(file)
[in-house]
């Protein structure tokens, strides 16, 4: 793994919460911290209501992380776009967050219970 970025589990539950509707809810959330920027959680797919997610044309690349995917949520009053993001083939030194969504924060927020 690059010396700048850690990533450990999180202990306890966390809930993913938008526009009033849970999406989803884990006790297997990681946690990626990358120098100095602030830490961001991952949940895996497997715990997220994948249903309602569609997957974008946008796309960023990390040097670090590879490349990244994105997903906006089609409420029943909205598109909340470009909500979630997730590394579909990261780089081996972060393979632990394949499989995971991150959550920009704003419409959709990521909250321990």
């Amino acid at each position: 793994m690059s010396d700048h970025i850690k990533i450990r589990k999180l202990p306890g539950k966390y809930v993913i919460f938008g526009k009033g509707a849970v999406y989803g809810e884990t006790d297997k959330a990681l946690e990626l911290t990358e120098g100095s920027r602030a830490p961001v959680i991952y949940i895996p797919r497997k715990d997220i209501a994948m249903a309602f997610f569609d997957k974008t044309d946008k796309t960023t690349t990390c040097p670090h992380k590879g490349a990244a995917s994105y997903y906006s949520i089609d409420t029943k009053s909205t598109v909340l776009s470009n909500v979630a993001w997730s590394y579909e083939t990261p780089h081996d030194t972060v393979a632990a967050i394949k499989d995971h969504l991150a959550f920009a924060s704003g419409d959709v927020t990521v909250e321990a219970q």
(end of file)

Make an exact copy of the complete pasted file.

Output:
[in-house]
């Protein structure tokens, strides 16, 4: 793994919460911290209501992380776009967050219970 970025589990539950509707809810959330920027959680797919997610044309690349995917949520009053993001083939030194969504924060927020 690059010396700048850690990533450990999180202990306890966390809930993913938008526009009033849970999406989803884990006790297997990681946690990626990358120098100095602030830490961001991952949940895996497997715990997220994948249903309602569609997957974008946008796309960023990390040097670090590879490349990244994105997903906006089609409420029943909205598109909340470009909500979630997730590394579909990261780089081996972060393979632990394949499989995971991150959550920009704003419409959709990521909250321990």
């Amino acid at each position: 793994m690059s010396d700048h970025i850690k990533i450990r589990k999180l202990p306890g539950k966390y809930v993913i919460f938008g526009k009033g509707a849970v999406y989803g809810e884990t006790d297997k959330a990681l946690e990626l911290t990358e120098g100095s920027r602030a830490p961001v959680i991952y949940i895996p797919r497997k715990d997220i209501a994948m249903a309602f997610f569609d997957k974008t044309d946008k796309t960023t690349t990390c040097p670090h992380k590879g490349a990244a995917s994105y997903y906006s949520i089609d409420t029943k009053s909205t598109v909340l776009s470009n909500v979630a993001w997730s590394y579909e083939t990261p780089h081996d030194t972060v393979a632990a967050i394949k499989d995971h969504l991150a959550f920009a924060s704003g419409d959709v927020t990521v909250e321990a219970q």